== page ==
back to article US spreads Web2.0rhea to Iran, Sudan, Cuba

US citizens are now free to invite Iranian, Sudanese, and Cuban citizens into the Web2.0rhea revolution. The US Treasury Department's trade sanction management body, the Office of Foreign Assets Control (OFAC), announced on Monday that it was amending regulations that had prevented US citizens from exporting internet-based …


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  1. Displacement Activity

    How do you know?

    I regularly get downloads from Iran (and 3 other countries on Clinton's bigger list). Even if I wanted to (which I don't), I would find it difficult to stop these downloads. End-users frequently use small blocks of IP addresses which, on the face of it, are allocated to the US. I have to manually eyeball the reverse DNS to see where it ends up, and even that only works if something points back to a domain with a correct country code.

  2. Semihere

    Internet Freedom?

    "Whether or not Facebook, Flickr, Twitter, and YouTube can save the world from neofascism, the new OFAC regs do illustrate the Obama administration's focus on internet freedom."

    Sooooo.... where does ACTA figure in all of this internet freedom?

  3. Anonymous Coward
    Black Helicopters


    if they're not on the intertubes they can't be deep-packet-inspected etcerera (here are the etcetera acronyms glossary FYI, SBCT=Stryker brigade combat team, CyNetOps=cyber network operations, ARFORCYBER=Army Forces United States Cyber Command, CNA=computer network attack, CNE=computer network exploitation, CyA=cyber attack, CyCM=cyber content management, DCyD=dynamic cyber defense, elint, sigint, comint, ew, ep, ea) make up your own!

  4. Ed Deckard
    Dead Vulture


    "Recently, in a wide-ranging speech on matters webby, US Secretary of State Hillary Clinton said: "Countries that restrict free access to information or violate the basic rights of Internet users risk walling themselves off from the progress of the next century."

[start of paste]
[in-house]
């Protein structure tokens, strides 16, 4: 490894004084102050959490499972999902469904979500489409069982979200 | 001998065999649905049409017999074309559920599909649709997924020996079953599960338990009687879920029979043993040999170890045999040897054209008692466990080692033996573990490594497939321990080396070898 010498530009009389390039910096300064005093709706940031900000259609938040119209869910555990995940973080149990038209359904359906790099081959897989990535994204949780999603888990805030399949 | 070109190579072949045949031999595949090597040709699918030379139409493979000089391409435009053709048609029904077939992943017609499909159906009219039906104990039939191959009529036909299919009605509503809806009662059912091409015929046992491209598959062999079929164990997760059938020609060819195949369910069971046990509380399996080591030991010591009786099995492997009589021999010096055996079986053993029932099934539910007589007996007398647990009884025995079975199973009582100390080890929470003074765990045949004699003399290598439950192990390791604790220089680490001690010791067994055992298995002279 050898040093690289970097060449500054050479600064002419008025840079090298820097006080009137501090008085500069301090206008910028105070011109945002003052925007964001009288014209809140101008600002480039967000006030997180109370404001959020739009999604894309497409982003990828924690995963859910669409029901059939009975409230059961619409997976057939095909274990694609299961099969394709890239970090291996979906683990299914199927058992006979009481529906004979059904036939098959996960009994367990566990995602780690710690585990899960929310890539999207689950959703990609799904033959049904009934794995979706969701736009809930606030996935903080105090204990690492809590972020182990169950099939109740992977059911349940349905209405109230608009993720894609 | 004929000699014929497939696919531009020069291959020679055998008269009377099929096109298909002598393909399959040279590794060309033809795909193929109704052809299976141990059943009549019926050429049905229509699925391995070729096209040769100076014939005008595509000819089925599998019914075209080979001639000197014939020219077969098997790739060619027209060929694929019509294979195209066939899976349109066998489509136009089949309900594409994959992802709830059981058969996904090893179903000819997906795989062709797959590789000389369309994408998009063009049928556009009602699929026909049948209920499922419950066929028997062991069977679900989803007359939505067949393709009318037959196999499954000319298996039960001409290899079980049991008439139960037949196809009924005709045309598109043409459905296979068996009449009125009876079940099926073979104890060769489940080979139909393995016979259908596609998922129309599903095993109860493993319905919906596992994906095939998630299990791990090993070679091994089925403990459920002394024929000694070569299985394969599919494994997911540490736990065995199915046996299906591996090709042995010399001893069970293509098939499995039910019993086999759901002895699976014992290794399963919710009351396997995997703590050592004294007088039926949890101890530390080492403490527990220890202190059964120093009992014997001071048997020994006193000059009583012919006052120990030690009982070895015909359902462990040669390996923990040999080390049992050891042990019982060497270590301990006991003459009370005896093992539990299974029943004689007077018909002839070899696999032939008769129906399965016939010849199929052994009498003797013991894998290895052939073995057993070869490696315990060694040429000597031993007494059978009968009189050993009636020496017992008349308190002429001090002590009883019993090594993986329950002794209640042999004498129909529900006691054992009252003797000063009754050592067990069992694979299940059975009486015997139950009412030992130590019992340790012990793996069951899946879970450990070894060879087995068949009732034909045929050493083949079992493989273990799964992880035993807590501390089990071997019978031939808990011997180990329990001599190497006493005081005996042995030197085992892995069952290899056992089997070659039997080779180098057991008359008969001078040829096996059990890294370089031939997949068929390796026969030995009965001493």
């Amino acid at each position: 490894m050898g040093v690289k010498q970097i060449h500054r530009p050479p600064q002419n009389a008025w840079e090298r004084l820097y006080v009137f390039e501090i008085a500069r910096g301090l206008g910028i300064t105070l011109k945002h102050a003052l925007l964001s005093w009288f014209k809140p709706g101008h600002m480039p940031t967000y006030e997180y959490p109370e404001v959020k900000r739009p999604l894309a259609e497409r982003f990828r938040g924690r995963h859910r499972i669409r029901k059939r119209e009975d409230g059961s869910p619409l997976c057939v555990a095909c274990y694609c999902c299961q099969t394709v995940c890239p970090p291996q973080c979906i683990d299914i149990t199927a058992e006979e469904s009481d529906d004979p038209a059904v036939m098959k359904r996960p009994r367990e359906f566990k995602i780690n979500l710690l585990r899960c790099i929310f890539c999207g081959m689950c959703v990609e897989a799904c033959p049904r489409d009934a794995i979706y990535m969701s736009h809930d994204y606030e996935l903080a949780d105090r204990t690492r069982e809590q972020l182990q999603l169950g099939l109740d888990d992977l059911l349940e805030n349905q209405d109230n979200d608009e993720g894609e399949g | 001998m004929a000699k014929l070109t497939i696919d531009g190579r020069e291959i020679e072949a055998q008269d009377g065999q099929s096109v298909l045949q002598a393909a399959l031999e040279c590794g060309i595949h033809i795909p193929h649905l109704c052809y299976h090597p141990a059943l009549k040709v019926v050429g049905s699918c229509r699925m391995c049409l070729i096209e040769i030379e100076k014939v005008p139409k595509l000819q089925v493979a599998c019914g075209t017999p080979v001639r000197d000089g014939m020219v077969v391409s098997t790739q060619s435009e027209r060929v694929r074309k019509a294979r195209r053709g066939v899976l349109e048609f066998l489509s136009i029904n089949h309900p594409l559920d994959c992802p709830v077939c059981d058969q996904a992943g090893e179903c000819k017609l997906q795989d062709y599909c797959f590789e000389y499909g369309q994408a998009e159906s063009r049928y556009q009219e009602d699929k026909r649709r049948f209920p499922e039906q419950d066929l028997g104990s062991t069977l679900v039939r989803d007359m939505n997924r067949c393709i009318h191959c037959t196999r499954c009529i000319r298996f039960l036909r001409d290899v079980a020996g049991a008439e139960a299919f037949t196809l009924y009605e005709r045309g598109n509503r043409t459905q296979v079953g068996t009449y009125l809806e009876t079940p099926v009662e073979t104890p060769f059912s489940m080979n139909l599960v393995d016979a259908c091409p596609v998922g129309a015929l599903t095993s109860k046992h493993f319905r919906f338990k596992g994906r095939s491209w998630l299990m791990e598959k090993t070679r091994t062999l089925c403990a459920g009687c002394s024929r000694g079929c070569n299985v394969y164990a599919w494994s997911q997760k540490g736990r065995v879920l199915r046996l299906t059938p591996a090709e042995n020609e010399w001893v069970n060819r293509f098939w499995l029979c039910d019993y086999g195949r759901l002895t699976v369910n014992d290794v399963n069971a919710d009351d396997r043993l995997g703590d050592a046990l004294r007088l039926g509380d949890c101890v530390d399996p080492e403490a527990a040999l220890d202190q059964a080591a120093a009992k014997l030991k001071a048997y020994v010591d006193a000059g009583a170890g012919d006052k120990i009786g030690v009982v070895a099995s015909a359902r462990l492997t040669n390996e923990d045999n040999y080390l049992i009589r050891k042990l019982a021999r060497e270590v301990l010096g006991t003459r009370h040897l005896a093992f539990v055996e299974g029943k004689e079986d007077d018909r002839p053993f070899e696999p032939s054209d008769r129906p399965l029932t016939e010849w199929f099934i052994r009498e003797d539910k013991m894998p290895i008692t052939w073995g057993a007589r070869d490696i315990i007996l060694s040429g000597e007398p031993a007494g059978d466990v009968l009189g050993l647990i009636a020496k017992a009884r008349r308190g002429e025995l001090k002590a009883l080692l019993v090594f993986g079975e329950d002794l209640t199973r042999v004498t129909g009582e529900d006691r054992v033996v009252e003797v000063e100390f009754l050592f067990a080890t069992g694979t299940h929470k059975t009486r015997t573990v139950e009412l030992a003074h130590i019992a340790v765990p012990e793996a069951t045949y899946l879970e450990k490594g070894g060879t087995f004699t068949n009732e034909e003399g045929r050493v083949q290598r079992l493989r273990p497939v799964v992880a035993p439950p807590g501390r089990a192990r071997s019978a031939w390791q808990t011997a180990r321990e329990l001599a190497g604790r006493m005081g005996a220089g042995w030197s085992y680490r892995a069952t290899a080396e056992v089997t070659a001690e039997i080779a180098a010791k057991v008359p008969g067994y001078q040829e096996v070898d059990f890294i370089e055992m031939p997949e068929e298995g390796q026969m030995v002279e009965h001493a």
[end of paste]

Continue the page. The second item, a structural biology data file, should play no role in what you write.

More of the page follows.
Clinton's remarks were aimed most specifically at China, but she also rapped the knuckles of Tunisia, Uzbekistan, Egypt, Iran, Saudi Arabia and Vietnam."

    I assume she didn't mention these by name, and you just listed countries that restrict said free access to information.

    What about Lolstralia?

  5. ElReg!comments!Pierre Silver badge

    'US tries to convince world that they're still relevant'

    So the US was not selling communication software to some 'evil' countries, and now does, in the hope to get a few more dollars into its moribund economy. I bet no-one in the aforementioned countries will notice the difference. I mean it never stopped them from coming online in the first place. Clinton's comments are just insulting. Sure, them 3rd-world retards are incapable of developing software of their own, ain't they? As is the whole world but for the US, surely.

    In a nutshell, just the US opening new markets to itself before they get completely infected by good software instead.

    Keyboard ruined not from laughter but from an overdose of WTF.

  6. Yet Another Anonymous coward Silver badge

    US tries to convince world that they're still relevant'

    The problem is OFAC - a big, and badly organised, list of people/countries/organisations you aren't allowed to do business with. The penalties are pretty much unlimited fines and 7years in pound-you-in-the-a** federal prison.

    The trouble is that 'do business with' is very badly defined.

    So if you are a US ISP and you route an email from Spain to Cuba you could be in violation,

    If you a US company that makes the cable that somebody in Spain uses to send an email to somebody in Cuba you could be in violation.

    That's why you have to agree to those silly clauses about not exporting to Iraq when you download an update from Dell.

    This is really an domestic thing to stop some redneck politician in nowheresville using it as a political tool to prosecute a company just to show how tough he is on commies/terrorists/redcoats etc

    1. ElReg!comments!Pierre Silver badge

      Yeah that's my point

      This is my point entirely.. The ban ban was lifted only to allow US companies to make money. No added `freedom` here. One could reasonably argue the getting Merkin software in these `enemy` countries could even serve intelligence purposes. But that's probably me being paranoid -again.

  7. Marketing Hack Silver badge
    Black Helicopters

    I think its a clever plot

    to get these countries to declare war on the U.S. Or perhaps to get more Americans conversing over the internet with dodgy foreigners, so the NSA can justify more eavesdropping on U.S. citizens.

  8. Anonymous Coward
    Thumb Up

    I'd like to make the world a better place where we all love each other

    I've been playing chess - decent Amateur level against Iranians and Cubans for years on the Net.

    They're great players.


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